Prólogo ︎

Cover Image ︎
“Create More” Collage,
CreateLab 2022

Premio Ramiro Lagos, 2022
Primer Premio | 1st Prize
Segundo Premio | 2nd Prize
Premio de traducción | Translation Prize

Imágenes | Images 
Christian Báchez, ’23
Ari Herrera, ’22
Dora Calva, ’22
Grace Hoelscher, ’22

Fotografía | Photos
Stephen DiRado (Clark University)
⟩ Bell Pond Photos
⟩ Across-the-Table Photos

Ficción | Fiction
Juan Andrés Ercoli (Argentina)
Priscila Ponce Jovel, ’22
Paige St. Lawrence, ’22
Juliana Tronsky, ’22

Reflexiones | Reflections
Diego Avalos, ’26
Borges y nosotros: 
⟩  Diana Chávez Cruz | Mallory Doyle | María Alejandra Méndez | Mario Oliva | Erin Trask

Poesía | Poetry
Tiffany Céspedes,’26
Henrry Ibáñez (Perú)
Fernanda Pérez-Álvarez, ’24
Fiona Willette, ’24

Lecturas creativas (Assumption University)
Introduction | Maryanne Leone
Victoria Freitas, ’23
Madelynn Johnson, ’22
Tasneem Mohammed, ’23
Leah Scontras, ’23

Anna Dailey, ’25
Samantha Fersobe, ’22
Amy Inestroza, ’25
Ruth López Espinoza, ’25

Agradecimientos | Thanks

Equipo editorial

About us | Sobre nosotros

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Diego Avalos, ’26

Versions of My Self

—¿Qué quieres comer? —the waitress asked me. I stared back as if she had five heads.

My dad shook his head and translated for me. This was one of many awkward, embarrassing, and even slightly shameful moments that I experienced growing up. I am a half white and half Guatemalan bi-racial kid born in the United States. Growing up I was always exposed to the idea of “America, the melting pot” where anyone fits in, because we’re all immigrants after all. I was never taught Spanish, but this was valid to me all through elementary school because I was surrounded by so many different peoples from a multitude of places and backgrounds. My foundation wouldn’t be shaken until middle school, when I would be surrounded mostly by other hispanic people. My knowledge of Spanish at that point in my life consisted of “hola” and “como estas”. Honestly, until that point I had spent most of my early childhood around my white grandma (who is the sweetest woman in the world!), because my parents worked all day. Honestly I was raised pretty sheltered and whitewashed you could say to an extent. However I lived in such a diverse region I was also exposed to many aspects of the world.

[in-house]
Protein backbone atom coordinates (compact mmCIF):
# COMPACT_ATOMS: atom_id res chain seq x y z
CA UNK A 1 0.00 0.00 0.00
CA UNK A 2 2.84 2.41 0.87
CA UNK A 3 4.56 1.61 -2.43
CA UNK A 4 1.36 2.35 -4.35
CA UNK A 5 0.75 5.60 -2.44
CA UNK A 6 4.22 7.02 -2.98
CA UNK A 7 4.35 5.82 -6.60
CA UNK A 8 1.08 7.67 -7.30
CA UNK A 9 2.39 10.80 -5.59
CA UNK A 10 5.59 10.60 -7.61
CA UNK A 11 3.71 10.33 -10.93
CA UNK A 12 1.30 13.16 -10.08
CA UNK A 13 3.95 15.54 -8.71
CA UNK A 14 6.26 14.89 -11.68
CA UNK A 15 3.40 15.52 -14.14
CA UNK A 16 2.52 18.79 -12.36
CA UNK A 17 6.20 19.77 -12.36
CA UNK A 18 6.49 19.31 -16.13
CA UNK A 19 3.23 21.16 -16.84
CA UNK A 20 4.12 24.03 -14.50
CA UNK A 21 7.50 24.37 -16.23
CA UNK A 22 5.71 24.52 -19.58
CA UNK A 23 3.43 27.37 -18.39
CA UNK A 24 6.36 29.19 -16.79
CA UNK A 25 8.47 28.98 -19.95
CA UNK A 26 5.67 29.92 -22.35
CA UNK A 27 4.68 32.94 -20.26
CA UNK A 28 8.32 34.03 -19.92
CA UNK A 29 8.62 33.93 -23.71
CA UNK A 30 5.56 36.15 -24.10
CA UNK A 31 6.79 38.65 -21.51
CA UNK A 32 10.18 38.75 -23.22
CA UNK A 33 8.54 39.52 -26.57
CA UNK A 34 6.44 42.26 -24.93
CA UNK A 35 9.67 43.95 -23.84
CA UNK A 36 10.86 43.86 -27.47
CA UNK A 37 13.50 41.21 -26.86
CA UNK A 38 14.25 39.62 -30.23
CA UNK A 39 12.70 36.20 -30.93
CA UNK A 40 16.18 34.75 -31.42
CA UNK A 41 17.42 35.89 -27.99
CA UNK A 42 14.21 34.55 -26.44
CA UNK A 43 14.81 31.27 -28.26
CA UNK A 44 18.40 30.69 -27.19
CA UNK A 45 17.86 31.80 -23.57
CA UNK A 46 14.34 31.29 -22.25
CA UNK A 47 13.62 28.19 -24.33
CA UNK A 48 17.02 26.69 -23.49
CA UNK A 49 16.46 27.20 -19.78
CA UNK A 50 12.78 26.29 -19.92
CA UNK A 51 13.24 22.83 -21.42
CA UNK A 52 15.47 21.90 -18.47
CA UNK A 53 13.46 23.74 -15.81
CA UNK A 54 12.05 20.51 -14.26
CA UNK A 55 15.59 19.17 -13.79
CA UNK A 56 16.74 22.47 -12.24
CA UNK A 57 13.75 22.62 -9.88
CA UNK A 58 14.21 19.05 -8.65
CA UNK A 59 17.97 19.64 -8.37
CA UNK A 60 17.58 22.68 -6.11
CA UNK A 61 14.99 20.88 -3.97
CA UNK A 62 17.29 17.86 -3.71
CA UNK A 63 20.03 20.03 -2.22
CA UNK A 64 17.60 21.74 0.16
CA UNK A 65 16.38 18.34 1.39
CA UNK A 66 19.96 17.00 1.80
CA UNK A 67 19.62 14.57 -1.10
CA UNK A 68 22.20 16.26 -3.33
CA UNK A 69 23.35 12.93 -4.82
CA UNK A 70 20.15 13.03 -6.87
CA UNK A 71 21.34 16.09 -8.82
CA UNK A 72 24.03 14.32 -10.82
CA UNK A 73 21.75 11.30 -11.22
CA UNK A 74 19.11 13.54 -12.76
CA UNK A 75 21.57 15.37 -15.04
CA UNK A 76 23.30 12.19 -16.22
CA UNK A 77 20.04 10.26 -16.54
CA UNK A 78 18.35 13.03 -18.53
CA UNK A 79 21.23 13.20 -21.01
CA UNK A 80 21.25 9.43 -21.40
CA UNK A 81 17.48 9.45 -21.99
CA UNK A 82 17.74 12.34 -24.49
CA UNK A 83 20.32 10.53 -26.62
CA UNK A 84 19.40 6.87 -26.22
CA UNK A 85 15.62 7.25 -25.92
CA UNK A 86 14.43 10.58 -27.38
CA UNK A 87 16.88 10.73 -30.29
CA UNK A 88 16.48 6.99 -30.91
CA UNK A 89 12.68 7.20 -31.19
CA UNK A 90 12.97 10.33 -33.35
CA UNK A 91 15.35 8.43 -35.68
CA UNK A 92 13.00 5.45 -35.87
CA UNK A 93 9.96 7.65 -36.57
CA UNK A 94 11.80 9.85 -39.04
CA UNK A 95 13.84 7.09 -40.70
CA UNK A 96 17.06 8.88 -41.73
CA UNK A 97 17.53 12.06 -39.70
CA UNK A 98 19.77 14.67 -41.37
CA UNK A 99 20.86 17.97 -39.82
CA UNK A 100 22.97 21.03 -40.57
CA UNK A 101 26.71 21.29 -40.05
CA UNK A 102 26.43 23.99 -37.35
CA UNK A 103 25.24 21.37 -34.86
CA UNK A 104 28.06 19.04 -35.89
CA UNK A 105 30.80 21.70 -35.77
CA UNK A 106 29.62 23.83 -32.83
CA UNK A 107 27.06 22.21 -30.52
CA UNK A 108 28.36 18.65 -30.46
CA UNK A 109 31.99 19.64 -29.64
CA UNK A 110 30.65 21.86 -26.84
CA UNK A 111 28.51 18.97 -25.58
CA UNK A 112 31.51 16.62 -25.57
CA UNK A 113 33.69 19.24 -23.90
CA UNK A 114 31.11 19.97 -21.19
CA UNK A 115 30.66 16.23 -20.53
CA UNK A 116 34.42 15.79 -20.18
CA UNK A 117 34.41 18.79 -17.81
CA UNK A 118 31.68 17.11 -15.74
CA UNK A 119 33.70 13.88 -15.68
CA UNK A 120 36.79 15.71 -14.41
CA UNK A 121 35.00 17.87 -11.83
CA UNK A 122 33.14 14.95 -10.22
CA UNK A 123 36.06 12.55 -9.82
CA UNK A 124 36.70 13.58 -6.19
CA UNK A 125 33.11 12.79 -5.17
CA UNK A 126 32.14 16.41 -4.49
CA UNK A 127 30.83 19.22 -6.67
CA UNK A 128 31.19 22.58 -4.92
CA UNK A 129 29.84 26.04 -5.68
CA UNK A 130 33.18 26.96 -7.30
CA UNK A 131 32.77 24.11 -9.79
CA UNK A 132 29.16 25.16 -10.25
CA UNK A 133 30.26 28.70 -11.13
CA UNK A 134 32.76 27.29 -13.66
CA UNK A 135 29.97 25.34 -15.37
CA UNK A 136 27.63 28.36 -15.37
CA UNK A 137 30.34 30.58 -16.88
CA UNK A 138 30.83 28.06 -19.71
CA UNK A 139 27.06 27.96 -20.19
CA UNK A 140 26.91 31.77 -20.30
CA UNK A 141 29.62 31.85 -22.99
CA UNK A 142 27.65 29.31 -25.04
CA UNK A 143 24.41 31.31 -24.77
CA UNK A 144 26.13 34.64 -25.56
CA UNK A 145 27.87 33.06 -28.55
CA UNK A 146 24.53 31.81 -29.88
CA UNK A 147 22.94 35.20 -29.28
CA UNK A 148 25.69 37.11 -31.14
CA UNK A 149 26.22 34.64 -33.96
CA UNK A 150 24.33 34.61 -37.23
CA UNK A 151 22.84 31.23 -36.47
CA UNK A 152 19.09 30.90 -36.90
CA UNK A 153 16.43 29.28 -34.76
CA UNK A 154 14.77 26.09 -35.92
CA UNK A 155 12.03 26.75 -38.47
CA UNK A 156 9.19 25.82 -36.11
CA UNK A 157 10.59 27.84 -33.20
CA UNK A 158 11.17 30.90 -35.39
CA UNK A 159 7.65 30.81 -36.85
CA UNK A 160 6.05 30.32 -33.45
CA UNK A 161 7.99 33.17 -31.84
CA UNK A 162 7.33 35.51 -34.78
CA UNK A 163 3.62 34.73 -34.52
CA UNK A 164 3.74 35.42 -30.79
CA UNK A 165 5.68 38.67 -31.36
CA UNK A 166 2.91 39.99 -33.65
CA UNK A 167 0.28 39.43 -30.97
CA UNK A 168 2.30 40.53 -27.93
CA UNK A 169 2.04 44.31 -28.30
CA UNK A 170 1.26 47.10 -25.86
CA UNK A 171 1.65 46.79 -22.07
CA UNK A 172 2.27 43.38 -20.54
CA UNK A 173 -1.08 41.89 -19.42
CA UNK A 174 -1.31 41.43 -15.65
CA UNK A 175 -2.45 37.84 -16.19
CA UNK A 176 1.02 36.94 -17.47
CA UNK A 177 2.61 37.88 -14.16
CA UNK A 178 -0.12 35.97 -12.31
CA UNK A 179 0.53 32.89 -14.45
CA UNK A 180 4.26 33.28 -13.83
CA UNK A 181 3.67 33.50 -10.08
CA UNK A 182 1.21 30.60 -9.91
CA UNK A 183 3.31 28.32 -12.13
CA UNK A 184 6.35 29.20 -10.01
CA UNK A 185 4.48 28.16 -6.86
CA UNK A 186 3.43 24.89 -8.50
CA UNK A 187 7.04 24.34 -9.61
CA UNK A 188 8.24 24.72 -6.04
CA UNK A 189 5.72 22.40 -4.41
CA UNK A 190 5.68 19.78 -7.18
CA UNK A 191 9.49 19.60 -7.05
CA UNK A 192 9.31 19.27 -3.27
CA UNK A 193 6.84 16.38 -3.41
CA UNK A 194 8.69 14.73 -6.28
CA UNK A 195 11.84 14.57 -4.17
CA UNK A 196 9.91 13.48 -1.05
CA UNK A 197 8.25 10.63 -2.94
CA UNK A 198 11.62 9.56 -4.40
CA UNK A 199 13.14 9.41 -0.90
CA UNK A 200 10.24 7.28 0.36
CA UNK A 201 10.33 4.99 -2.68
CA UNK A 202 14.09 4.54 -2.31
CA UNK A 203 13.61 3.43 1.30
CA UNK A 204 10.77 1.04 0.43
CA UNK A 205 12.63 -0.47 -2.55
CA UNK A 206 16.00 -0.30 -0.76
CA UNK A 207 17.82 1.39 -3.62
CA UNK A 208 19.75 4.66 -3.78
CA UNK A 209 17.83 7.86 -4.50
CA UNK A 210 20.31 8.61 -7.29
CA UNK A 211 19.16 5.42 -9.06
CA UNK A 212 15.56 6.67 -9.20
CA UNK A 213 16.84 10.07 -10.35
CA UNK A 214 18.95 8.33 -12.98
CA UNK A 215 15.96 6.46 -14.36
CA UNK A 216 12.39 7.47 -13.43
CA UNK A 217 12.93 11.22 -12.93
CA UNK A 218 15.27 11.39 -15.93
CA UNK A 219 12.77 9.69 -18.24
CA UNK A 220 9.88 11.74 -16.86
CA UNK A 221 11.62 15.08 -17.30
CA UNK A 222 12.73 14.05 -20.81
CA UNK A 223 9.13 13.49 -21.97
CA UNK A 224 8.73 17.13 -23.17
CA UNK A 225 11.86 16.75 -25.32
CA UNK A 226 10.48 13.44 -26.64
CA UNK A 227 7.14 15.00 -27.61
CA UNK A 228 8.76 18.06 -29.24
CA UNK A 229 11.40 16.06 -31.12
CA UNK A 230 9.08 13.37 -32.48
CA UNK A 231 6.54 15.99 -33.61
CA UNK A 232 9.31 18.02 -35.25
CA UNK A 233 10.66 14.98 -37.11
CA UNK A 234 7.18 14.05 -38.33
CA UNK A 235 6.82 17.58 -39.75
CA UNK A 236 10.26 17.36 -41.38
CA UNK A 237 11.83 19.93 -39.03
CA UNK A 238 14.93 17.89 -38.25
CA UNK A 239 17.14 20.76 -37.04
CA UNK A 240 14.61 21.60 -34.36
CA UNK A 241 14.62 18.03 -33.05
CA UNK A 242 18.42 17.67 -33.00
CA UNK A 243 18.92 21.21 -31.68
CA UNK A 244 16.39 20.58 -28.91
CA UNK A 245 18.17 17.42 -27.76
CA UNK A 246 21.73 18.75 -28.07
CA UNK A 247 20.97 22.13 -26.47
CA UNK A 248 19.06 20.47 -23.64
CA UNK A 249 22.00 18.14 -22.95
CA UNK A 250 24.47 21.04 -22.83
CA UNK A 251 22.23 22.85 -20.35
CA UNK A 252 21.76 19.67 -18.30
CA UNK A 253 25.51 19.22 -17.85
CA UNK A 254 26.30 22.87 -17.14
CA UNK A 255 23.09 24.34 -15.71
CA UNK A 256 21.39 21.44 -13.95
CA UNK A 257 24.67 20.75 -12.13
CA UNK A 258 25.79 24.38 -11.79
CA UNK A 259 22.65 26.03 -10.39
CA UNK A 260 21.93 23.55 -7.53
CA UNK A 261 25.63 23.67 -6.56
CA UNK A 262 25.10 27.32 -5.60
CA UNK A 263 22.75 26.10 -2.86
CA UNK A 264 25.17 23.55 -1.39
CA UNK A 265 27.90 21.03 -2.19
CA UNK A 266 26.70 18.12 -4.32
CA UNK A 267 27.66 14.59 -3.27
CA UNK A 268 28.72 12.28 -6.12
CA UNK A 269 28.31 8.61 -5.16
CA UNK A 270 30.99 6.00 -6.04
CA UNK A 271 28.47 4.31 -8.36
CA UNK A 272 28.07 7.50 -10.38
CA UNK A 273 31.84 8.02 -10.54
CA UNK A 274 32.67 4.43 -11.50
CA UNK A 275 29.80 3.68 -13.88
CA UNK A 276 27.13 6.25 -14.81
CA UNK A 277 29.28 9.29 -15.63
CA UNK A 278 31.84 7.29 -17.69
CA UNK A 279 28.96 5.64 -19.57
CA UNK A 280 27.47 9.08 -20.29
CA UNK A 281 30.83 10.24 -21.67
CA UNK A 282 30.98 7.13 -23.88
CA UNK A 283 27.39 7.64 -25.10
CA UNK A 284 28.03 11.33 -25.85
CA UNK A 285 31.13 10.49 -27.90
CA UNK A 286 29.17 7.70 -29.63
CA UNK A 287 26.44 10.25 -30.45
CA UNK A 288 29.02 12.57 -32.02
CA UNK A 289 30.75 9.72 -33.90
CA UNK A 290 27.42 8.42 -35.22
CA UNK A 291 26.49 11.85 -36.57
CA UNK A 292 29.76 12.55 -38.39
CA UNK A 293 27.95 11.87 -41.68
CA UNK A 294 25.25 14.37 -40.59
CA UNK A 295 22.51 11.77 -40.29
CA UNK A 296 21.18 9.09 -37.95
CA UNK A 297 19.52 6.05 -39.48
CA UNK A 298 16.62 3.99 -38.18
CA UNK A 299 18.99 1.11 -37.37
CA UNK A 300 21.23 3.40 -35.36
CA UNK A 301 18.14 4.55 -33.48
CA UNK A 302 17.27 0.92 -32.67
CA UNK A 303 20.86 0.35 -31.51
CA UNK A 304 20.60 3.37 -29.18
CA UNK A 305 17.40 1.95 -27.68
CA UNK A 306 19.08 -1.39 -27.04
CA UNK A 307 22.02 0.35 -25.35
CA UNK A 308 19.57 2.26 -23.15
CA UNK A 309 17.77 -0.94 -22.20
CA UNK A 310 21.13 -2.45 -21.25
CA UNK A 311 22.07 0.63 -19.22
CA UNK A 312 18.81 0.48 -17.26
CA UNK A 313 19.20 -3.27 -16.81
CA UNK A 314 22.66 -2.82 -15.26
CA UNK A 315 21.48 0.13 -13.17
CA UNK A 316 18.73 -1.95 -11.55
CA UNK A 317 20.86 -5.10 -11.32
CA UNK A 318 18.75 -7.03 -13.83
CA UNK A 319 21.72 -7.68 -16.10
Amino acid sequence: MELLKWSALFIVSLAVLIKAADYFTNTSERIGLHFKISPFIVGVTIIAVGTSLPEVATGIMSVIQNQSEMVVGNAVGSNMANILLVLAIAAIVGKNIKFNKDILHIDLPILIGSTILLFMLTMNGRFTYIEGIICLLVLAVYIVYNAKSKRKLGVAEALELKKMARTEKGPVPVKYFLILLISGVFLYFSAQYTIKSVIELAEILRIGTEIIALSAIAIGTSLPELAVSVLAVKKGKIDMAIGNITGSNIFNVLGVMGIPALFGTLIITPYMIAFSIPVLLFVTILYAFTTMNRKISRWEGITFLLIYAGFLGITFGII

Middle school was when I was old enough and experienced the circumstances to tap into the dichotomous nature of myself. Two heritages and family histories that are vastly different but also eerily similar. Being ostracized and ridiculed in middle school because I was a “no sabo” kid motivated me to explore and experience the part of myself that, up to that point, I haven’t explored. I started working in the restaurant industry and taking Spanish classes in high school, which gave me the opportunity to learn and practice. High school was such a change from middle school because I was exposed to even broader perspectives and my values were challenged. I chose to abandon religion in pursuit of a greater understanding of the real world.

High school was sink or swim, find a clique or die.   I was the “token” hispanic at my high school, which was actually majority black. I thrived off of stereotypical references for humor and strove to change myself to fit in.

I wasn’t myself. To be fair, even months after graduating I still don’t know which version of myself I truly am. I feel validated when I fit in with a friend group and receive positive attention. That all changed when the pandemic hit. I closed myself off, I was more contemplative, less social, earned grades that had my parents beyond upset, just disappointed. However I made a choice about who I wanted to be and how I would conduct myself.

I may be bi-racial. I may be inherently dichotomous. However, I want to be above the “clash of tribes”. I wanted to be a selfless, enjoyable, and successful person that transcends boundaries and cliques set by society. I want to be a friend to all. Ultimately I want to be the best version of myself, which I concluded, is the sum of all my “cliques”.

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